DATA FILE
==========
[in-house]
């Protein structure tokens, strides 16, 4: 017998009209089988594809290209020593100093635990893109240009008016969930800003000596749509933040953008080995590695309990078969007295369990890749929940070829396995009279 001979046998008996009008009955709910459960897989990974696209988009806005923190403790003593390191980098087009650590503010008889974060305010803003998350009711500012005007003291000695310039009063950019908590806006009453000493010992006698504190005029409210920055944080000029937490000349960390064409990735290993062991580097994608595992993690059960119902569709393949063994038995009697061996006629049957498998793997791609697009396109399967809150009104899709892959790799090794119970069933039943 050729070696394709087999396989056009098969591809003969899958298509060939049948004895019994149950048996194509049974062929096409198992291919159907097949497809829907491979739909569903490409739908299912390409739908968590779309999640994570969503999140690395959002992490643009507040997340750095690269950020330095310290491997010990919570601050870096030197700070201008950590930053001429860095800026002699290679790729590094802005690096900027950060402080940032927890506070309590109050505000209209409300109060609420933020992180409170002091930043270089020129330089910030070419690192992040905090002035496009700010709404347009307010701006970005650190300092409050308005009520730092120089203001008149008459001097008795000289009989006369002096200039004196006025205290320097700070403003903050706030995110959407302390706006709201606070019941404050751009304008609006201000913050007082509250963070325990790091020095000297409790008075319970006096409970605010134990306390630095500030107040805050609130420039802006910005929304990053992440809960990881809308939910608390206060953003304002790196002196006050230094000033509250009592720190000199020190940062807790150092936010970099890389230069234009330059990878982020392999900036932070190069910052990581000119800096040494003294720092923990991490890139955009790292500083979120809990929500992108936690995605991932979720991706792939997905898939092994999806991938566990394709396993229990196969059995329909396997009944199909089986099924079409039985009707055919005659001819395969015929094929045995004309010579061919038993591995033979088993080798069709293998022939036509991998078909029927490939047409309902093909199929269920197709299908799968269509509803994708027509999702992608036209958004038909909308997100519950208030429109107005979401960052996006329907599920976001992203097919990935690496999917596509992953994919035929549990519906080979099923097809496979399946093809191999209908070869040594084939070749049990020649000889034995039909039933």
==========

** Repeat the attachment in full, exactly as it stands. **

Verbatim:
[in-house]
């Protein structure tokens, strides 16, 4: 017998009209089988594809290209020593100093635990893109240009008016969930800003000596749509933040953008080995590695309990078969007295369990890749929940070829396995009279 001979046998008996009008009955709910459960897989990974696209988009806005923190403790003593390191980098087009650590503010008889974060305010803003998350009711500012005007003291000695310039009063950019908590806006009453000493010992006698504190005029409210920055944080000029937490000349960390064409990735290993062991580097994608595992993690059960119902569709393949063994038995009697061996006629049957498998793997791609697009396109399967809150009104899709892959790799090794119970069933039943 050729070696394709087999396989056009098969591809003969899958298509060939049948004895019994149950048996194509049974062929096409198992291919159907097949497809829907491979739909569903490409739908299912390409739908968590779309999640994570969503999140690395959002992490643009507040997340750095690269950020330095310290491997010990919570601050870096030197700070201008950590930053001429860095800026002699290679790729590094802005690096900027950060402080940032927890506070309590109050505000209209409300109060609420933020992180409170002091930043270089020129330089910030070419690192992040905090002035496009700010709404347009307010701006970005650190300092409050308005009520730092120089203001008149008459001097008795000289009989006369002096200039004196006025205290320097700070403003903050706030995110959407302390706006709201606070019941404050751009304008609006201000913050007082509250963070325990790091020095000297409790008075319970006096409970605010134990306390630095500030107040805050609130420039802006910005929304990053992440809960990881809308939910608390206060953003304002790196002196006050230094000033509250009592720190000199020190940062807790150092936010970099890389230069234009330059990878982020392999900036932070190069910052990581000119800096040494003294720092923990991490890139955009790292500083979120809990929500992108936690995605991932979720991706792939997905898939092994999806991938566990394709396993229990196969059995329909396997009944199909089986099924079409039985009707055919005659001819395969015929094929045995004309010579061919038993591995033979088993080798069709293998022939036509991998078909029927490939047409309902093909199929269920197709299908799968269509509803994708027509999702992608036209958004038909909308997100519950208030429109107005979401960052996006329907599920976001992203097919990935690496999917596509992953994919035929549990519906080979099923097809496979399946093809191999209908070869040594084939070749049990020649000889034995039909039933």